2015 March

FDA Approves Immunotherapy for a Cancer that Affects Infants and Children

Gloved hand holding a vial

By Frank Blanchard, Staff Writer

The U.S. Food and Drug Administration (FDA) recently approved dinutuximab (ch14.18) as an immunotherapy for neuroblastoma, a rare type of childhood cancer that offers poor prognosis for about half of the children who are affected. The National Cancer Institute’s (NCI) Biopharmaceutical Development Program (BDP) at the Frederick National Laboratory for Cancer Research produced ch14.18 for the NCI-sponsored clinical trials that proved the drug’s effectiveness against the disease.

Tags: 

Platinum Publications, November 27, 2014 – February 26, 2015

Platinum Publications are selected from articles by NCI at Frederick scientists published in 42 prestigious science journals. This list represents articles published during the time period shown above, as generated from PubMed.

Articles designated as Platinum Highlights are noteworthy articles selected by Dr. Craig Reynolds, associate director, National Cancer Institute, from among the most recently published Platinum Publications.

Tags: 

Frederick National Lab and the Pancreatic Cancer Action Network Award Fellowships for KRAS Research

PCAN logo

By Nancy Parrish, Staff Writer

The Frederick National Laboratory for Cancer Research (FNLCR) recently formed a partnership with the Pancreatic Cancer Action Network (PanCAN) to award a one-year fellowship to two scientists whose research will help lead to new therapies for pancreatic cancer. The scientists will focus on KRAS, a gene in the RAS family that is mutated in 95 percent of pancreatic cancers, according to the National Cancer Institute (NCI).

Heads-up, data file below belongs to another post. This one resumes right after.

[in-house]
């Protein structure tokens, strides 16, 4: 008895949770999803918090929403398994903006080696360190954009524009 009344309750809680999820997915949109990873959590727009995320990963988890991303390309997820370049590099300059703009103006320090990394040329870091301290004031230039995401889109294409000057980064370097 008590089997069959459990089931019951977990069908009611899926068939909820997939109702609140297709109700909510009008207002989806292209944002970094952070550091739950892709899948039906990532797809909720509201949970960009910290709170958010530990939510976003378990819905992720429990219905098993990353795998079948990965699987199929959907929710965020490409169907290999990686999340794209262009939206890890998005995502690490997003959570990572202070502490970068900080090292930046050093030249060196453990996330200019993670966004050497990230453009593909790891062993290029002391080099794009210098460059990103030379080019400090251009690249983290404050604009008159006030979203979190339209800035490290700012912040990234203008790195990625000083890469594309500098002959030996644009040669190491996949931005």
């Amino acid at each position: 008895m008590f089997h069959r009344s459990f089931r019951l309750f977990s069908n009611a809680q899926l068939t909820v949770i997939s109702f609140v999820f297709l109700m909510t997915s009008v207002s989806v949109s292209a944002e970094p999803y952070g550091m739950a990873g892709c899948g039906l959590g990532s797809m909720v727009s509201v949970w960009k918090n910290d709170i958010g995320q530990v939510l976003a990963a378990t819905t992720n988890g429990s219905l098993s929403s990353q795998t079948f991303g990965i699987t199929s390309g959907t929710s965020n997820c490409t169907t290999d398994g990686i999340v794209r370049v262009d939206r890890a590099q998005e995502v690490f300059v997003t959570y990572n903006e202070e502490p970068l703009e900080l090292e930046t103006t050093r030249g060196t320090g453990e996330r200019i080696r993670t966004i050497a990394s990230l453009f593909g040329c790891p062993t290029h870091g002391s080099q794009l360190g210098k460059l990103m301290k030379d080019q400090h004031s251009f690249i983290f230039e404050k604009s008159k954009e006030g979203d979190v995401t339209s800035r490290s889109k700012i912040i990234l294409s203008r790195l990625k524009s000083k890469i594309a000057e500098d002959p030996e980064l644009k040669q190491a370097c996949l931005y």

Tags: 

A Novel Ras Effector Pathway Found to Play Significant Role in Tumor Suppression

A man and a woman by a poster.

By Nancy Parrish, Staff Writer; photo by Richard Frederickson, Staff PhotographerPlatinum Highlight Icon

Normal cells have mechanisms to prevent the development of cancer. Among these is a type of tumor suppressor mechanism known as oncogene-induced senescence, or OIS, which halts the uncontrolled growth of cells caused by mutations in oncogenes. The oncogene Ras plays a crucial role in inducing OIS through a specific cascade of proteins, as reported in a recent article in Molecular and Cellular Biology by Jacqueline Salotti, Ph.D., and colleagues in the Eukaryotic Transcriptional Regulation Section of the Mouse Cancer Genetics Program, Center for Cancer Research (CCR).

Tags: 

Pages

Subscribe to 2015 March